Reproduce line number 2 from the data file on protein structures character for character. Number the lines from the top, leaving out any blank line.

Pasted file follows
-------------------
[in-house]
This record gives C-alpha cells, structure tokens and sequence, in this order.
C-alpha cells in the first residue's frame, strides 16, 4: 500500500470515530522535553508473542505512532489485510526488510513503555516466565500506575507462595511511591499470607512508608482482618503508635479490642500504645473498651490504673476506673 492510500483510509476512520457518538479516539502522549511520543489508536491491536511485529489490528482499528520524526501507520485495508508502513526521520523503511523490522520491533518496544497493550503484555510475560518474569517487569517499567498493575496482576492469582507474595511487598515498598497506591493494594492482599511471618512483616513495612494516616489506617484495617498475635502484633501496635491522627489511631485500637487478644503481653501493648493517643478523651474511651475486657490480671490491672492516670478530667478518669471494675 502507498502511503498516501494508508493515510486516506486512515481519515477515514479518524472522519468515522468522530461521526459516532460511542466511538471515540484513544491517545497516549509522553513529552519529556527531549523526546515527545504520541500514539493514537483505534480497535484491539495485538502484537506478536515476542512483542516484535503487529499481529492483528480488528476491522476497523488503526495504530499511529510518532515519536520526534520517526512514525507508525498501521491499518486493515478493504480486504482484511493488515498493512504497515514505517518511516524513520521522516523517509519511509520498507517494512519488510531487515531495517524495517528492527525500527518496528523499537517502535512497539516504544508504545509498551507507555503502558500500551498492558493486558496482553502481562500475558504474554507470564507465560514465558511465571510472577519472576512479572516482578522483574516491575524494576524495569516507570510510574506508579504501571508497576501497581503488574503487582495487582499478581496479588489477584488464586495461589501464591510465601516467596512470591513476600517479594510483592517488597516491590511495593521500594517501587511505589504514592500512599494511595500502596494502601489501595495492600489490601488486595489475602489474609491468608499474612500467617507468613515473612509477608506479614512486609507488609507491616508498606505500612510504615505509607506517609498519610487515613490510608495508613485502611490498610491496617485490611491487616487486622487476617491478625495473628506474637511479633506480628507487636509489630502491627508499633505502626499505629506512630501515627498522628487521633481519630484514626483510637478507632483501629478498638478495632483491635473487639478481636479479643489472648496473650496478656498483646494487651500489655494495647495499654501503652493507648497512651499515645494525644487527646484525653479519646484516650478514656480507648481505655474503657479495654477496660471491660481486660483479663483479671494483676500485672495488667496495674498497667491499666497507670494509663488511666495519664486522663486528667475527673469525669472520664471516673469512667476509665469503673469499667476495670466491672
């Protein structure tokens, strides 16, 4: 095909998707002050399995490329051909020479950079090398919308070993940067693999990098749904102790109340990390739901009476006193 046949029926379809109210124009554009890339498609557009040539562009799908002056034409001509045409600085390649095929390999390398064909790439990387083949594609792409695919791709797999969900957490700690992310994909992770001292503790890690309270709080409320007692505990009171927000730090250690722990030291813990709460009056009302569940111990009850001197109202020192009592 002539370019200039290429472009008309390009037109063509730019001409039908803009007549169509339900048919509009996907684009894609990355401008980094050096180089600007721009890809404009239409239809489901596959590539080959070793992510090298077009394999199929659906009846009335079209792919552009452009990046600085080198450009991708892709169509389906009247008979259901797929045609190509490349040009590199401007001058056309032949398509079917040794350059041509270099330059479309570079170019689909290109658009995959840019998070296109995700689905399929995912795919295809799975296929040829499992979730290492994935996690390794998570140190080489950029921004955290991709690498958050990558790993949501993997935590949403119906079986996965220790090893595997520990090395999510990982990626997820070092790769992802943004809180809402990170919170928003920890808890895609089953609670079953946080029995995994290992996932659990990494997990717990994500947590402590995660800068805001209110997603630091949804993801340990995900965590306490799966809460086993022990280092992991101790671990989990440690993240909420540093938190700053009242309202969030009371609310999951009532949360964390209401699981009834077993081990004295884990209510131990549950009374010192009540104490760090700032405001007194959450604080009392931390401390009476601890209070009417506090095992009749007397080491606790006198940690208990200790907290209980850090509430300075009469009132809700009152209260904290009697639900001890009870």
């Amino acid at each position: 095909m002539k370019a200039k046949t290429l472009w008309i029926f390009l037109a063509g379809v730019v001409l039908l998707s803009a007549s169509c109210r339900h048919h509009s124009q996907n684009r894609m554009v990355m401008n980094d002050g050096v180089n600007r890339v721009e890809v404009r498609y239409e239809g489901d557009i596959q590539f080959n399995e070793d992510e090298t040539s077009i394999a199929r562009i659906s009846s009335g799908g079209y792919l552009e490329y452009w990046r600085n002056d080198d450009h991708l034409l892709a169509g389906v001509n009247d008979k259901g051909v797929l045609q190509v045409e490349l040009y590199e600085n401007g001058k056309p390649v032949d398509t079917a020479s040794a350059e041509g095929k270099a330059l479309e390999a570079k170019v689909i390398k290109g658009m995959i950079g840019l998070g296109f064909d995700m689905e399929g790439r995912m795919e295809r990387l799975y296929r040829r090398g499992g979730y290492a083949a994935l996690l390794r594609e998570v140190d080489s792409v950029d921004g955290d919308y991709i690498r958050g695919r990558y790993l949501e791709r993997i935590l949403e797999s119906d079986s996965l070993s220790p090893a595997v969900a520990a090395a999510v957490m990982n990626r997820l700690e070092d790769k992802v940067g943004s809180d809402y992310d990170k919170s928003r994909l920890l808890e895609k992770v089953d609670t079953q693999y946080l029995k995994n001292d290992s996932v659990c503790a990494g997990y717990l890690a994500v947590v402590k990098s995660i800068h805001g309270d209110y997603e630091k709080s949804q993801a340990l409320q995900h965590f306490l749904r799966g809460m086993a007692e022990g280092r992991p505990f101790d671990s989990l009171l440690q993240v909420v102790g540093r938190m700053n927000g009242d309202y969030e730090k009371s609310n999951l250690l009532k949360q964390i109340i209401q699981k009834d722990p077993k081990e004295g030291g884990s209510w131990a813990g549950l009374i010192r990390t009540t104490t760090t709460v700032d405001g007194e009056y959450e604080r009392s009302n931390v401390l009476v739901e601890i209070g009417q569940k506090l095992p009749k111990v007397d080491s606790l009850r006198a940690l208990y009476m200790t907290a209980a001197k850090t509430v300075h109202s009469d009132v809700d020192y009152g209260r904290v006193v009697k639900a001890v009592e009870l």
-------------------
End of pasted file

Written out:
This record gives C-alpha cells, structure tokens and sequence, in this order.